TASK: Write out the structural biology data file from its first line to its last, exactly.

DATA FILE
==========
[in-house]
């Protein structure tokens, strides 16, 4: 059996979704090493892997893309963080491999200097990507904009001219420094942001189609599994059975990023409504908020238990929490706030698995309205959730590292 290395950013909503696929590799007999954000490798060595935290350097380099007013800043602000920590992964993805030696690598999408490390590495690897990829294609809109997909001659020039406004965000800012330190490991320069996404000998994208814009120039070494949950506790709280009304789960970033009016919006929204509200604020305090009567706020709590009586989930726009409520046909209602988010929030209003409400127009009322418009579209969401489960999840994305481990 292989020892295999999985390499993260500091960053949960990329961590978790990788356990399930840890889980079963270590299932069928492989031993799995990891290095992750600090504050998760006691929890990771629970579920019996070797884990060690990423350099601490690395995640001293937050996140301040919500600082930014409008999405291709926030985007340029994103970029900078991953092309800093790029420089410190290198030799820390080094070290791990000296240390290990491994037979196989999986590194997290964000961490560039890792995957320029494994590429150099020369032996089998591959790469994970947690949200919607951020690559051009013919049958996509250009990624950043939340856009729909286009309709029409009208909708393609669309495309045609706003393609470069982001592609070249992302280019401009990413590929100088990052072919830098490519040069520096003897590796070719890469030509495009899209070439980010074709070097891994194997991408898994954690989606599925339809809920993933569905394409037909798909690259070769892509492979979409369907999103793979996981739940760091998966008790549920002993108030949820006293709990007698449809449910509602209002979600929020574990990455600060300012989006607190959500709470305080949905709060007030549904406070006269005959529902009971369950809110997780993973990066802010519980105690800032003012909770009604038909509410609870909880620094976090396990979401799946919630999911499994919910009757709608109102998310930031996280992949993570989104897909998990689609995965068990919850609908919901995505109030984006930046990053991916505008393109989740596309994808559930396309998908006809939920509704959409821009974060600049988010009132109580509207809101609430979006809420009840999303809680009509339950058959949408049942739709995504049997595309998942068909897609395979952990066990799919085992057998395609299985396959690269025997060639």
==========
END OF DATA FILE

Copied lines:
[in-house]
């Protein structure tokens, strides 16, 4: 059996979704090493892997893309963080491999200097990507904009001219420094942001189609599994059975990023409504908020238990929490706030698995309205959730590292 290395950013909503696929590799007999954000490798060595935290350097380099007013800043602000920590992964993805030696690598999408490390590495690897990829294609809109997909001659020039406004965000800012330190490991320069996404000998994208814009120039070494949950506790709280009304789960970033009016919006929204509200604020305090009567706020709590009586989930726009409520046909209602988010929030209003409400127009009322418009579209969401489960999840994305481990 292989020892295999999985390499993260500091960053949960990329961590978790990788356990399930840890889980079963270590299932069928492989031993799995990891290095992750600090504050998760006691929890990771629970579920019996070797884990060690990423350099601490690395995640001293937050996140301040919500600082930014409008999405291709926030985007340029994103970029900078991953092309800093790029420089410190290198030799820390080094070290791990000296240390290990491994037979196989999986590194997290964000961490560039890792995957320029494994590429150099020369032996089998591959790469994970947690949200919607951020690559051009013919049958996509250009990624950043939340856009729909286009309709029409009208909708393609669309495309045609706003393609470069982001592609070249992302280019401009990413590929100088990052072919830098490519040069520096003897590796070719890469030509495009899209070439980010074709070097891994194997991408898994954690989606599925339809809920993933569905394409037909798909690259070769892509492979979409369907999103793979996981739940760091998966008790549920002993108030949820006293709990007698449809449910509602209002979600929020574990990455600060300012989006607190959500709470305080949905709060007030549904406070006269005959529902009971369950809110997780993973990066802010519980105690800032003012909770009604038909509410609870909880620094976090396990979401799946919630999911499994919910009757709608109102998310930031996280992949993570989104897909998990689609995965068990919850609908919901995505109030984006930046990053991916505008393109989740596309994808559930396309998908006809939920509704959409821009974060600049988010009132109580509207809101609430979006809420009840999303809680009509339950058959949408049942739709995504049997595309998942068909897609395979952990066990799919085992057998395609299985396959690269025997060639």